Amy Thompson, a neighborhood advocate, recently contacted Cycleast to inquire about the fate of the landmark La Lotería mural, only to discover it had been painted over by an artist commissioned by SXSW organizers ahead of the music festival. The resulting artwork by Australian-based graphic artist Rone was culturally out of sync, she said. "According to Rone, he was told to paint something respectful of the neighborhood," Thompson wrote in an email. "So he chose a portrait of a local girl. He obviously meant well, but this is nothing more than tokenism and further insult to injury." The new mural was commissioned by POW! WOW! Hawaii, which partnered with SprATX and SXSW to create murals at four Austin locations for the SXSW Impos- sible Wall Project. According to the description of the project on the SXSW website, it "brings together local artists and international artists to transform ordinary walls throughout the downtown area into large public works of art for the Austin community."
Cycleast owner Russell Pickavance – who reopened his shop at 1619 E. Cesar Chavez last year – acknowledged that painting over the mural was his idea. While he understands residents' concerns about gentrification, he prefers to see the trend in a positive light given its tactics of renewal and refurbishment of older neighborhoods. "I am the one who requested it get painted over; it's all on my shoulders," Pickavance said, noting the idea was met with enthusiastic approval from his landlord, property owner Louis Joseph. "The mural had been there for a long time, and I wanted to revitalize this space and show people we were here. Murals naturally fade over time. You can touch it up, but if you touch it up, aren't you remaking it? I wanted to continue the heritage of the painted wall. My thought was to continue that tradition of a mural on a wall, but every year doing a new mural."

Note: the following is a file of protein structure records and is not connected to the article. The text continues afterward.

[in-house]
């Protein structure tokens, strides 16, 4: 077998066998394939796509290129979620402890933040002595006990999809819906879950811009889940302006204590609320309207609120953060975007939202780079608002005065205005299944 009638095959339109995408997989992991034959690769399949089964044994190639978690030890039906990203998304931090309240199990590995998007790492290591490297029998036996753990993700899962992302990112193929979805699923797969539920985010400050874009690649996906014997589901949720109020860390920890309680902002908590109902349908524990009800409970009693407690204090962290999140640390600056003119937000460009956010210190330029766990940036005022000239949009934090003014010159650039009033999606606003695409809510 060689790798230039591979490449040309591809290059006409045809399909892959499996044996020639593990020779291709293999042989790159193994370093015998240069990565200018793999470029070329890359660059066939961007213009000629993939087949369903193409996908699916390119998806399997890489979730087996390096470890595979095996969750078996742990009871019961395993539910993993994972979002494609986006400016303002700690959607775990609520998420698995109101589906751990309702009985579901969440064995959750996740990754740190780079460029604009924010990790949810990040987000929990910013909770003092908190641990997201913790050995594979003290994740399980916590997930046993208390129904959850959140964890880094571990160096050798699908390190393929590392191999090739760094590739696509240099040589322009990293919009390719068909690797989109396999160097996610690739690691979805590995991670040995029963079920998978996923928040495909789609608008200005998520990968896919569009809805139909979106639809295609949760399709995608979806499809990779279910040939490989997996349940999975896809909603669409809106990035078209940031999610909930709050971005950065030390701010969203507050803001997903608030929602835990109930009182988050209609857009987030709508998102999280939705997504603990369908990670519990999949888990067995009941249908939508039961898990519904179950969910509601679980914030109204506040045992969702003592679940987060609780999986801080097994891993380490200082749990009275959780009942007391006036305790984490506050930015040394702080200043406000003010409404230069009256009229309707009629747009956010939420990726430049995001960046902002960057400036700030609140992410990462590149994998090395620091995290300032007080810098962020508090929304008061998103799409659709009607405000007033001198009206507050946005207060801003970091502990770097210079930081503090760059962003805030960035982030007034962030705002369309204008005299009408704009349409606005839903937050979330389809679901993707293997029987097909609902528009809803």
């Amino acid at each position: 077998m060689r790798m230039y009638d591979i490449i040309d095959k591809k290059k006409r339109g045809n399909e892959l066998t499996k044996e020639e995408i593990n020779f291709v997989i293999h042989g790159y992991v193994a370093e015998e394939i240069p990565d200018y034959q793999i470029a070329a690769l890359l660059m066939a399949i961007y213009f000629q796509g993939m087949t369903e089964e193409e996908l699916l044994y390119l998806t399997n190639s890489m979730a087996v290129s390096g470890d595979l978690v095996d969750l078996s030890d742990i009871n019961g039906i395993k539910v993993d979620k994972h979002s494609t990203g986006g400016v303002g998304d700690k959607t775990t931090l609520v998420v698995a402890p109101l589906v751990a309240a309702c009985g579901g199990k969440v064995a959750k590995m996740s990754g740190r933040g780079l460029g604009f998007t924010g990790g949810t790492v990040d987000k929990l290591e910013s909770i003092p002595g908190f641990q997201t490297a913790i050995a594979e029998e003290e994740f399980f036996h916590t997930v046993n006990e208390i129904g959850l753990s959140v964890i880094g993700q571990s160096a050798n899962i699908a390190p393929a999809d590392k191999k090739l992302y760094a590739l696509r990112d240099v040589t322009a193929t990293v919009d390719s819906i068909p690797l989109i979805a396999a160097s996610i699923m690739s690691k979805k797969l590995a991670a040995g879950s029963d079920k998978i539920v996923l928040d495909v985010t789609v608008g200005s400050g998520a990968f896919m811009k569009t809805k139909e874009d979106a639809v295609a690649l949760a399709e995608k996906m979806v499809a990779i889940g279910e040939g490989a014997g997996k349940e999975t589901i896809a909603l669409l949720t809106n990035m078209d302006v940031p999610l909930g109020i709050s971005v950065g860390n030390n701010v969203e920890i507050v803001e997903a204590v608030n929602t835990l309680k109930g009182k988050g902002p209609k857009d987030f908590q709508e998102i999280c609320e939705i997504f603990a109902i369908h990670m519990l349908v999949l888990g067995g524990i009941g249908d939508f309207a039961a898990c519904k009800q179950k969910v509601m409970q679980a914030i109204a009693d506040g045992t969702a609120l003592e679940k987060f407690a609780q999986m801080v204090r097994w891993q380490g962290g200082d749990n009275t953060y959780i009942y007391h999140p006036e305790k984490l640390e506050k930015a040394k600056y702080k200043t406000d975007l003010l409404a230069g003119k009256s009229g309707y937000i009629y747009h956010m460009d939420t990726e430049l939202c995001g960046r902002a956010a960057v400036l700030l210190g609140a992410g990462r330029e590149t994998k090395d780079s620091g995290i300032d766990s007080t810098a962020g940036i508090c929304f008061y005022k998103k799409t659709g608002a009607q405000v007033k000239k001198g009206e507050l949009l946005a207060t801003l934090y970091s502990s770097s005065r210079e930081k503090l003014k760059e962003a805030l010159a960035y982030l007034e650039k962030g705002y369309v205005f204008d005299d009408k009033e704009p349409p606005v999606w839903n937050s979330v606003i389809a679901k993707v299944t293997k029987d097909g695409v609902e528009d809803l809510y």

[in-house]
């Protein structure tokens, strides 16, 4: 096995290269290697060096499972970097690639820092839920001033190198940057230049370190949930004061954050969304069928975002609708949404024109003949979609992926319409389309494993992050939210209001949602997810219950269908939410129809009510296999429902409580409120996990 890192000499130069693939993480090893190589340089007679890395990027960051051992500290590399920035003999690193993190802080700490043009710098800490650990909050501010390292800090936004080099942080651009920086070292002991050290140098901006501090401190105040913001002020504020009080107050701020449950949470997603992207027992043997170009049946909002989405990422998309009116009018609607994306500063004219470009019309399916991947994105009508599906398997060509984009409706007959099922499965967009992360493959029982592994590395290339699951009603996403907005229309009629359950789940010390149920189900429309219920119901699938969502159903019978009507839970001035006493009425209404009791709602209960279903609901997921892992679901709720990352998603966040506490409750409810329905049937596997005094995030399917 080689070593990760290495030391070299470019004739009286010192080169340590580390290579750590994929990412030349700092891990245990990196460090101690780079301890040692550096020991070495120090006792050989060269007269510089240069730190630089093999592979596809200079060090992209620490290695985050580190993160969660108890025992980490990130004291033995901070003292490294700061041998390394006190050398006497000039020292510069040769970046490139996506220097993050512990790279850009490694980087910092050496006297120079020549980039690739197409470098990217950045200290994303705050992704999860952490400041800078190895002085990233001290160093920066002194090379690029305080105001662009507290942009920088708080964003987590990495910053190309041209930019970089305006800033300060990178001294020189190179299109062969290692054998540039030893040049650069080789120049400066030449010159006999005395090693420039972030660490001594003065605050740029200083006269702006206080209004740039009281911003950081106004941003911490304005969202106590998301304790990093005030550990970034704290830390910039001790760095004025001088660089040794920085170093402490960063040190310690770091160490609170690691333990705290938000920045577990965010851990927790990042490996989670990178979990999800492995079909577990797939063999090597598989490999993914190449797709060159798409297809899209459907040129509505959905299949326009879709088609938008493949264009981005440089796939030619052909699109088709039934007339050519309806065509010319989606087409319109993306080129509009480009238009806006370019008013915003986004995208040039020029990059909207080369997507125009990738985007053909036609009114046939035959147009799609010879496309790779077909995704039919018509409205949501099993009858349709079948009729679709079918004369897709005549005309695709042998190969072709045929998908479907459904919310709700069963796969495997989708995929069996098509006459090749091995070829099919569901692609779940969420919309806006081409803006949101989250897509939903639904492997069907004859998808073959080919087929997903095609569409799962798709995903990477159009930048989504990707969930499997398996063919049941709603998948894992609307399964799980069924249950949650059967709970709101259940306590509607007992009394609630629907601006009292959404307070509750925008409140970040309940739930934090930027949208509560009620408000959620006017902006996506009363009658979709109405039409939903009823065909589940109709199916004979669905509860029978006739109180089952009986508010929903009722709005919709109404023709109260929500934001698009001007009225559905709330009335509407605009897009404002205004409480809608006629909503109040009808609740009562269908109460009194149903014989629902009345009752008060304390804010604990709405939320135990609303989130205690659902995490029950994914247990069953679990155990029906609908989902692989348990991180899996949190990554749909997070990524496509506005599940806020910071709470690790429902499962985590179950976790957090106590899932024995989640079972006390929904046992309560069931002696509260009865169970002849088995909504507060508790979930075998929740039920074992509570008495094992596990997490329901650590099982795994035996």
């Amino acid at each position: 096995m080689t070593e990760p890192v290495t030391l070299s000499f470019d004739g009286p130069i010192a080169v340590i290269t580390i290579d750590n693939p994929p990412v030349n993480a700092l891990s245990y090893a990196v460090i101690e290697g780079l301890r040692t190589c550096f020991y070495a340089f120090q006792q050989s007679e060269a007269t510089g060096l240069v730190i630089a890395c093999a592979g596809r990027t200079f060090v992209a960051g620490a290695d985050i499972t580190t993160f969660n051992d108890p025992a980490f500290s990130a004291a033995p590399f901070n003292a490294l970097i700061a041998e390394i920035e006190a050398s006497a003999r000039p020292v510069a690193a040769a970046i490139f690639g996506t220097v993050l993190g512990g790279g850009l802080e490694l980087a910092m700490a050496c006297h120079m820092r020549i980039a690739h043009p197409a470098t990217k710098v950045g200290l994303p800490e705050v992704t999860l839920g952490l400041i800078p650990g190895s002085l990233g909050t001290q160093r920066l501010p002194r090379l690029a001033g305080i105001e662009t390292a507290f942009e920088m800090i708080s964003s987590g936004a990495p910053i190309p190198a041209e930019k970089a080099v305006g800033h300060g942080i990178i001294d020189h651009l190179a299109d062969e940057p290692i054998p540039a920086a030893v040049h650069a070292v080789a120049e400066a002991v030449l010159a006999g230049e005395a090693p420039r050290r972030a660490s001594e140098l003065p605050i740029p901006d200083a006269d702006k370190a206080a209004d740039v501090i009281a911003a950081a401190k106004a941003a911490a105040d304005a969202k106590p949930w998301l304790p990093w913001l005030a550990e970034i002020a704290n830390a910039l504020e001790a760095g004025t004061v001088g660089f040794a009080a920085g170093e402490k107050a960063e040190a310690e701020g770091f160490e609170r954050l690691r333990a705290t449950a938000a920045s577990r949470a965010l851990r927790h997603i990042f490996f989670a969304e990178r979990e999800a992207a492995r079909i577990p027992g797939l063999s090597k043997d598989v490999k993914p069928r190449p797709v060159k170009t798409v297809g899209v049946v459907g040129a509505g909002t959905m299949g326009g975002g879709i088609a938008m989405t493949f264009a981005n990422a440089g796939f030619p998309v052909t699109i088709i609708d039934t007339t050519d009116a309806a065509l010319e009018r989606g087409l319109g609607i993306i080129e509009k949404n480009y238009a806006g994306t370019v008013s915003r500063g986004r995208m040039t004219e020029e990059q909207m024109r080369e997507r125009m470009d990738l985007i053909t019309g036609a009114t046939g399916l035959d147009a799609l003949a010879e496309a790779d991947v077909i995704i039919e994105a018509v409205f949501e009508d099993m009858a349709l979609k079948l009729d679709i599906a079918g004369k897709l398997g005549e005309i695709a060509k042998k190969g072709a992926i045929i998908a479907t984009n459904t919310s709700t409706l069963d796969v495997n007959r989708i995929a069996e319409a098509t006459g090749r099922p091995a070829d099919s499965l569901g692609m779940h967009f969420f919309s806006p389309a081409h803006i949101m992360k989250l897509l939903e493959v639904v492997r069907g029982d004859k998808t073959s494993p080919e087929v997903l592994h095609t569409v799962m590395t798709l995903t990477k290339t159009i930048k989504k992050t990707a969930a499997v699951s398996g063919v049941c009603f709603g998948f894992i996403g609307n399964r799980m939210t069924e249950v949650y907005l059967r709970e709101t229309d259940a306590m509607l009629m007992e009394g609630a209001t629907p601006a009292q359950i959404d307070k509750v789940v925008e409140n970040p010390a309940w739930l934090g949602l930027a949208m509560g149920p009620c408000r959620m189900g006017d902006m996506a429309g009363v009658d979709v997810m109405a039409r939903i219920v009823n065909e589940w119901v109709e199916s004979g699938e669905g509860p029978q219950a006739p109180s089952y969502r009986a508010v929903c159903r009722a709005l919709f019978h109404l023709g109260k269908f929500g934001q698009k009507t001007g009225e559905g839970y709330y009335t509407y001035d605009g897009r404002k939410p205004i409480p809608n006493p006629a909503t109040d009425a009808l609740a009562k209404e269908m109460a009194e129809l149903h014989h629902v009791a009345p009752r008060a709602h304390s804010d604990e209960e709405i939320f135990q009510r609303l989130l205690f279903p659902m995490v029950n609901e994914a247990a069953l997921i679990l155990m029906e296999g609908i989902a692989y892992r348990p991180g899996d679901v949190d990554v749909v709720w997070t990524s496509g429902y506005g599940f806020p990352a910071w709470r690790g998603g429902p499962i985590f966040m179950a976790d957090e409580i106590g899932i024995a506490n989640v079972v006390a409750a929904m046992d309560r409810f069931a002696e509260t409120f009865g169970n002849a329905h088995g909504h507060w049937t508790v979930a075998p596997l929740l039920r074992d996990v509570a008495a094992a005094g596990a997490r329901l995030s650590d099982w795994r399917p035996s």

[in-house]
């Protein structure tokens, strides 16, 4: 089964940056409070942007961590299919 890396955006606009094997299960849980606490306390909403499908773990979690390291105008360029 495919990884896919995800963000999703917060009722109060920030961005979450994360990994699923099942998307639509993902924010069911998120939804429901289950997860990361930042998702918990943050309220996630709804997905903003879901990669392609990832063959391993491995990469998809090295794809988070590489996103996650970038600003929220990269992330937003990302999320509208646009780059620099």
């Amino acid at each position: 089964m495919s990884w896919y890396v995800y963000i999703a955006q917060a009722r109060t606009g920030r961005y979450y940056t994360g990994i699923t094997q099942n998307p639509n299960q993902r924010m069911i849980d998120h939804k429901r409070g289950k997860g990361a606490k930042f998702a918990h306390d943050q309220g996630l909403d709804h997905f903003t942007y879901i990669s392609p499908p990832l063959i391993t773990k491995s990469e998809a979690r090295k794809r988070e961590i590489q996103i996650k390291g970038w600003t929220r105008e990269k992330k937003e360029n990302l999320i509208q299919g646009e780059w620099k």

Now that the old, recognizable mural is gone, Pickavance also conceded he may have been too hasty in not fully considering its cultural currency: "Where I was shortsighted is that I didn't think about the fact the people who painted it might still be in the neighborhood. I definitely know part of me made a mistake. I'm aware I've hurt some people. But this is being in the middle of trying to maintain the cultural heritage of the community and have new art and have it continue to be vibrant. That was my intention."
Graffiti artist Armando "Lace" Martinez sees the increasing eradication of the neighborhood's artistic expressions as further evidence of a changing landscape in the neighborhood where he's spent his entire life. The mural "has nothing to do with Eastside culture," he said. "It looks nice and neat and real good, but it doesn't fit the neighborhood. We've had murals up but they've been painted over once the buildings are gone or they change owners."
He and other artists are now joining Delgado in an effort to save the community's remaining murals. For his part, Pickavance noted he has offered to bring in the original artists to paint a new mural in the rotating artwork plan. He also notes his commitment to his new neighborhood, pointing to the large community space he included in the shop – four times the size of his previous location at 501 Pedernales – as further evidence of his genuine respect.